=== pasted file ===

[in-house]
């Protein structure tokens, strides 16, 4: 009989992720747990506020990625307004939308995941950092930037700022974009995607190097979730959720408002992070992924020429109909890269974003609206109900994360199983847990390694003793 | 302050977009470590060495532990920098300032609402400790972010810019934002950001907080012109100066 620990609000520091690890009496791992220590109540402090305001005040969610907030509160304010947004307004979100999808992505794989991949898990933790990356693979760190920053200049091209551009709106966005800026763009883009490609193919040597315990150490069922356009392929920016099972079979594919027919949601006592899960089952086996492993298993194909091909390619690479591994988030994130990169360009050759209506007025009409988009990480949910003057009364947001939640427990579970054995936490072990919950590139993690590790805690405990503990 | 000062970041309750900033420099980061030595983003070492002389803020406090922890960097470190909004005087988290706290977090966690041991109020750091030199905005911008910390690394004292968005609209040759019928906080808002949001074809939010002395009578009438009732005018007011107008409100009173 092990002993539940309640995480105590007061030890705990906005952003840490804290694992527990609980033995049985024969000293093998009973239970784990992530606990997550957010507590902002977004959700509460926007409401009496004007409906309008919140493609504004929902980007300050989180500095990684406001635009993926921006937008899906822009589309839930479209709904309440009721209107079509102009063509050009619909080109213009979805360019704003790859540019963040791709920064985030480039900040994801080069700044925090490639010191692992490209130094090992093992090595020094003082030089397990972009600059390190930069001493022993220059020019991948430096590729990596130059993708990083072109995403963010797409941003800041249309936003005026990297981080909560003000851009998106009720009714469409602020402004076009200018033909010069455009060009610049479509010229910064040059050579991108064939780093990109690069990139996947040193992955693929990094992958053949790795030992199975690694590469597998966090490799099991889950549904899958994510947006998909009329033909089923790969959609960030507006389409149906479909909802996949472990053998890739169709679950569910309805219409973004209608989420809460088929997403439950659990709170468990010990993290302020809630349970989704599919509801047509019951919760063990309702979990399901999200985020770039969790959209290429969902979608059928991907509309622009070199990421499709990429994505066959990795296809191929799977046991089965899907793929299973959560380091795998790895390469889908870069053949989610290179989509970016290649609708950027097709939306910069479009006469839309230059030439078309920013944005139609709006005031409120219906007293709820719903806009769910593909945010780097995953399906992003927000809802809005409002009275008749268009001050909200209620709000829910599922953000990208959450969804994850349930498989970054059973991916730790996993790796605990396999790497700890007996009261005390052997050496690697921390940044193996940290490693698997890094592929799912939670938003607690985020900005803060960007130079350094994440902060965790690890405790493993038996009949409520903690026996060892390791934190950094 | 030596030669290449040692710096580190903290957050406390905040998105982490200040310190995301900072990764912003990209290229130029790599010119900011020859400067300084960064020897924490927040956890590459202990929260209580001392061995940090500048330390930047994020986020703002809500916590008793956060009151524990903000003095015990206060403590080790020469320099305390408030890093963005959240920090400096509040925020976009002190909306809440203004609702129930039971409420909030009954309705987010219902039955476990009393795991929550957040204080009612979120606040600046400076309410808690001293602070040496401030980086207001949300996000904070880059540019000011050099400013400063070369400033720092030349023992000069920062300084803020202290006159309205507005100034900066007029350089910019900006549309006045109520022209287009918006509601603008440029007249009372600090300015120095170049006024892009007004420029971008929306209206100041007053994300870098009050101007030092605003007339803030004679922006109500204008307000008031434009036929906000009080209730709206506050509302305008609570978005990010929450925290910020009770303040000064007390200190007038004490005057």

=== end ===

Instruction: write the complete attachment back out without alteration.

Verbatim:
[in-house]
């Protein structure tokens, strides 16, 4: 009989992720747990506020990625307004939308995941950092930037700022974009995607190097979730959720408002992070992924020429109909890269974003609206109900994360199983847990390694003793 | 302050977009470590060495532990920098300032609402400790972010810019934002950001907080012109100066 620990609000520091690890009496791992220590109540402090305001005040969610907030509160304010947004307004979100999808992505794989991949898990933790990356693979760190920053200049091209551009709106966005800026763009883009490609193919040597315990150490069922356009392929920016099972079979594919027919949601006592899960089952086996492993298993194909091909390619690479591994988030994130990169360009050759209506007025009409988009990480949910003057009364947001939640427990579970054995936490072990919950590139993690590790805690405990503990 | 000062970041309750900033420099980061030595983003070492002389803020406090922890960097470190909004005087988290706290977090966690041991109020750091030199905005911008910390690394004292968005609209040759019928906080808002949001074809939010002395009578009438009732005018007011107008409100009173 092990002993539940309640995480105590007061030890705990906005952003840490804290694992527990609980033995049985024969000293093998009973239970784990992530606990997550957010507590902002977004959700509460926007409401009496004007409906309008919140493609504004929902980007300050989180500095990684406001635009993926921006937008899906822009589309839930479209709904309440009721209107079509102009063509050009619909080109213009979805360019704003790859540019963040791709920064985030480039900040994801080069700044925090490639010191692992490209130094090992093992090595020094003082030089397990972009600059390190930069001493022993220059020019991948430096590729990596130059993708990083072109995403963010797409941003800041249309936003005026990297981080909560003000851009998106009720009714469409602020402004076009200018033909010069455009060009610049479509010229910064040059050579991108064939780093990109690069990139996947040193992955693929990094992958053949790795030992199975690694590469597998966090490799099991889950549904899958994510947006998909009329033909089923790969959609960030507006389409149906479909909802996949472990053998890739169709679950569910309805219409973004209608989420809460088929997403439950659990709170468990010990993290302020809630349970989704599919509801047509019951919760063990309702979990399901999200985020770039969790959209290429969902979608059928991907509309622009070199990421499709990429994505066959990795296809191929799977046991089965899907793929299973959560380091795998790895390469889908870069053949989610290179989509970016290649609708950027097709939306910069479009006469839309230059030439078309920013944005139609709006005031409120219906007293709820719903806009769910593909945010780097995953399906992003927000809802809005409002009275008749268009001050909200209620709000829910599922953000990208959450969804994850349930498989970054059973991916730790996993790796605990396999790497700890007996009261005390052997050496690697921390940044193996940290490693698997890094592929799912939670938003607690985020900005803060960007130079350094994440902060965790690890405790493993038996009949409520903690026996060892390791934190950094 | 030596030669290449040692710096580190903290957050406390905040998105982490200040310190995301900072990764912003990209290229130029790599010119900011020859400067300084960064020897924490927040956890590459202990929260209580001392061995940090500048330390930047994020986020703002809500916590008793956060009151524990903000003095015990206060403590080790020469320099305390408030890093963005959240920090400096509040925020976009002190909306809440203004609702129930039971409420909030009954309705987010219902039955476990009393795991929550957040204080009612979120606040600046400076309410808690001293602070040496401030980086207001949300996000904070880059540019000011050099400013400063070369400033720092030349023992000069920062300084803020202290006159309205507005100034900066007029350089910019900006549309006045109520022209287009918006509601603008440029007249009372600090300015120095170049006024892009007004420029971008929306209206100041007053994300870098009050101007030092605003007339803030004679922006109500204008307000008031434009036929906000009080209730709206506050509302305008609570978005990010929450925290910020009770303040000064007390200190007038004490005057």